They had a few decades of experience traveling the world under their belt. “Have you cycled Thailand?” we asked. “Yes, we’ve crossed it five times”. And so was their answer for many other countries. Their attire including shoes had nothing to do with our carefully sourced -purchased, tried, returned, repeat- high tech gear, I guess they were at their home couch comfortably watching TV and suddenly jumped into their tandem to travel the world.
Other cyclist also congregated to our conversation at the side of the highway. The German couple that stayed at the same place in Cabanas and Palma Rubia, and a Canadian couple that travelled with one shirt each, they were going to sell their cheap mountain bikes at the end of their ride. Arriving to Viñales we stopped for lunch and before leaving we had again a flat rear tire. So we were not only the less experienced, but also the most gear loaded cyclist and with the most mechanic problems. Not that anyone cared but at least we were the fastest on the road. Overtaking other cyclist is a breeze on Spaghetti -when everything works that is-.
If you are touring for more than a day you may want to free your back from your backpack and invest in some good equipment. We know some people like to have a trailer but before adding a 3rd wheel we recommend -and have used on our trips- bike panniers.
Panniers are about the size of a bag or larger, and they hook into the side of a front or rear bike rack. It is kind of standard to have 2 smaller panniers in the front and 2 in the rear. We also have a handlebar bag for wallet, passports, alcohol gel, multitool, and any other quick stuff needed.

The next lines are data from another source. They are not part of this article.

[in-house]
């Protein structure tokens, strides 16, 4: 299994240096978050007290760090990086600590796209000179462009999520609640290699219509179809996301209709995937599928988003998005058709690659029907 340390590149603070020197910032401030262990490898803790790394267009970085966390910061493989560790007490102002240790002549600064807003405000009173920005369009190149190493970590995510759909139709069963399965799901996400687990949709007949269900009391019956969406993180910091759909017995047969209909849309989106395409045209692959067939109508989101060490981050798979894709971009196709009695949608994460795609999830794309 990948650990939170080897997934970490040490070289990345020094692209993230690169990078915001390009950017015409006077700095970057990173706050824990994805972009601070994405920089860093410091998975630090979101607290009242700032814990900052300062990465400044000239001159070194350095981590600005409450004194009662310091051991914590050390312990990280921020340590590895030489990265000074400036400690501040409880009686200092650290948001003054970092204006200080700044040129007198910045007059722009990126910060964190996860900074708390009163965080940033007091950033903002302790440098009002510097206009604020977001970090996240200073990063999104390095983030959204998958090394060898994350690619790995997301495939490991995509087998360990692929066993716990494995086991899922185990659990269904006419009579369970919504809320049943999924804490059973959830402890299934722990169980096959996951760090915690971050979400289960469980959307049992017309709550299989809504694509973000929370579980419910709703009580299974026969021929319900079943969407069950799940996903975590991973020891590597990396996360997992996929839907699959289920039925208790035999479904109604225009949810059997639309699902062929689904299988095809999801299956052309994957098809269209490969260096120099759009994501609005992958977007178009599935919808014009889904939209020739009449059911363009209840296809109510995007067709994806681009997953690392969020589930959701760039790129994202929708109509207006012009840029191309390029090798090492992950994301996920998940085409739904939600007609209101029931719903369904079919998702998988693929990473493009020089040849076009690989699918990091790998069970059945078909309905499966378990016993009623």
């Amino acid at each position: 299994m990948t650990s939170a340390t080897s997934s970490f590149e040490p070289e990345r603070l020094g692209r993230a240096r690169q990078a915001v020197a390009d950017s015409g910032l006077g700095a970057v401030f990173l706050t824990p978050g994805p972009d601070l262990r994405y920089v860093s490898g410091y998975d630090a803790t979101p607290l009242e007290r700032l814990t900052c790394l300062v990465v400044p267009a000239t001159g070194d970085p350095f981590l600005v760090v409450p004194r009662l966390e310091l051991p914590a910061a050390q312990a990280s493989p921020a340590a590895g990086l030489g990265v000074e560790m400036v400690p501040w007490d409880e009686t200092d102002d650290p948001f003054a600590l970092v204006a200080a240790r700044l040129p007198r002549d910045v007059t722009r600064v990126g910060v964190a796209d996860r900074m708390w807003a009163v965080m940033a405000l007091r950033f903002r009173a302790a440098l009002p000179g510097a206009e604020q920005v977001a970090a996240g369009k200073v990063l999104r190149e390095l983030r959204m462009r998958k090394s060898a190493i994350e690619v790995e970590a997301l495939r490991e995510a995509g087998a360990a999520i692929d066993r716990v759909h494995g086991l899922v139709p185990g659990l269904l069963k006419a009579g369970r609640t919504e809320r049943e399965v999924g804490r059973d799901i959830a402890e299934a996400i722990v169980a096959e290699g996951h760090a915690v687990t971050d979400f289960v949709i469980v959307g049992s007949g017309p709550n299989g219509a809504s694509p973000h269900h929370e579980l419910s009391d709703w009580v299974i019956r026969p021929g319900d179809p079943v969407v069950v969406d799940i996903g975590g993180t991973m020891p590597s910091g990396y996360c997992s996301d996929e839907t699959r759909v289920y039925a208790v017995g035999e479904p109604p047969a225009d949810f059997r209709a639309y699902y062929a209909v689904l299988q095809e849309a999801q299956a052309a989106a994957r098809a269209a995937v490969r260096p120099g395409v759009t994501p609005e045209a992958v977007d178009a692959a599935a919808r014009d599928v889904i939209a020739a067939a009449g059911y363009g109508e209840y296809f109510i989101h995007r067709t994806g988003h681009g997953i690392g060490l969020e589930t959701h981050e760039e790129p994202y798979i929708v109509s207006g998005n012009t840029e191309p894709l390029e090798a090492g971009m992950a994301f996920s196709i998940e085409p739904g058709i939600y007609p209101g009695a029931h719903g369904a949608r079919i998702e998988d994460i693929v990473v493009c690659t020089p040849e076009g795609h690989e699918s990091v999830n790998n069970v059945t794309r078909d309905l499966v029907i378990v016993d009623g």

When traveling on a plane we check-in everything except one or two panniers which we leave as carry on. They may have a shoulder and hand strap to carry them. Just don’t expect them to be as comfortable to carry as a traveling bag or backpack, but you can use it a such for a short time. Buying flag patches and shields from each place is cool, but glue them into your panniers instead of sewing them with a needle… that waterproof function you do want to keep in good shape.
Another great advantage is protection falling. They will protect your shifter controllers when you fall -not in case you fall, but when-. When falling mostly the shifter controller -which happens to be an expensive part- is what is damaged first. With panniers, your clothing, food, books, toiletries, etc inside the pannier will take one-for-the-team and absorb the fall.
Like most things today, you are spoiled by choices. When you shop around make sure they are waterproof, lightweight, durable, and easy to hook in and out of the rack. Even the pricey ones will suffer, so make sure that the pieces that assemble them (eg. the bag attachment to the hooks) have standard screws that you can find on a regular hardware shop.